Thursday, 26 January 2017: 11:30 AM
Conference Center: Yakima 2 (Washington State Convention Center )
The Himawari-8 satellite, launched on 7 October 2014, is the first of the series of next generational weather satellites to enter geostationary orbit. Operated by the Japan Meteorological Agency, it first entered operational status on 7 July 2015 with a subsatellite longitude at 140.7º E over the Japan domain. The Advanced Himawari Imager (AHI) is the primary instrument aboard the spacecraft and provides a high resolution full-disk scan every 10 minutes across 16 different spectral channels. This frequency of scheduled scans makes the AHI instrument a good candidate for inter-calibration with other low Earth orbit (LEO) satellite instruments. Two particular well-calibrated instruments that fit this category are MODIS, aboard the Aqua and Terra satellites, and VIIRS, aboard Suomi-NPP, as both of these instruments have several visible bands that correspond to the visible bands of AHI.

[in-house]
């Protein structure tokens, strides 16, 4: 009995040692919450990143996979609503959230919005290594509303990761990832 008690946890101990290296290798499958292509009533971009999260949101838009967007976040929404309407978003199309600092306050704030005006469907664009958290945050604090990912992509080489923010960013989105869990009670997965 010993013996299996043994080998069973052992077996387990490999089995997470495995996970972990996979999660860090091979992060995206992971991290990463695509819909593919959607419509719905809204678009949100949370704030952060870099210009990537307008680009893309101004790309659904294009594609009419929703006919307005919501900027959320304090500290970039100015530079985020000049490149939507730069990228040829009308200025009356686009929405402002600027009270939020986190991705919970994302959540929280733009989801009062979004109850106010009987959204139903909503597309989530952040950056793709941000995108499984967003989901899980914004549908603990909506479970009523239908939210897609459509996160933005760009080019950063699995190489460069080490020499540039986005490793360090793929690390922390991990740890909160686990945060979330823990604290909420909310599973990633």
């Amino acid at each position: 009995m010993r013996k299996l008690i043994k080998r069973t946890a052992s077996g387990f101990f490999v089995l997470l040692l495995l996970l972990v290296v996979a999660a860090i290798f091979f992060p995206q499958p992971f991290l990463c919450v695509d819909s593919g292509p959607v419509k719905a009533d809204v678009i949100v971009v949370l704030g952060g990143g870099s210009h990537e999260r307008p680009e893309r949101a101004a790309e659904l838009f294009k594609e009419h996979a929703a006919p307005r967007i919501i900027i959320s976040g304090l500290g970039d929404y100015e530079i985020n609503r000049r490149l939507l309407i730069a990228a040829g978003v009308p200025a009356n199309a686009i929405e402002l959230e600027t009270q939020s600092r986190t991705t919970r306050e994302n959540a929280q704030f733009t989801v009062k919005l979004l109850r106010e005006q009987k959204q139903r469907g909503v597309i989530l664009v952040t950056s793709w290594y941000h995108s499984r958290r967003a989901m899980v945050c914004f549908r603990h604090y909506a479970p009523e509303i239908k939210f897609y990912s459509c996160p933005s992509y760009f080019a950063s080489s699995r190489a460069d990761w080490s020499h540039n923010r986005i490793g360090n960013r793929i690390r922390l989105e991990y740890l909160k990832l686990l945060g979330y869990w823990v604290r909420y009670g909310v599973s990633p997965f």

Two techniques for inter-calibration of the AHI bands in the Himawari-8 domain are utilized in this study. The first is a gridded ray-matching technique, in which the AHI counts and the reference LEO instrument radiances are gridded to 0.5º inter-calibration foot prints (ICFs) and then matched into co-incident, spatially and angularly matched radiance pairs. The second method relies on ray-matching 30-km averaged deep convective clouds (DCC), which has the advantage of utilizing data near the tropopause, where little water vapor absorption occurs. A scene-specific spectral band adjustment factor (SBAF) is applied in both cases to alleviate any spectral response function (SRF) differences between the instrument bands. The gain resulting from regressing the matched pairs in each technique monitors the temporal degradation of the AHI spectral bands and can be used to validate the calibration methods.
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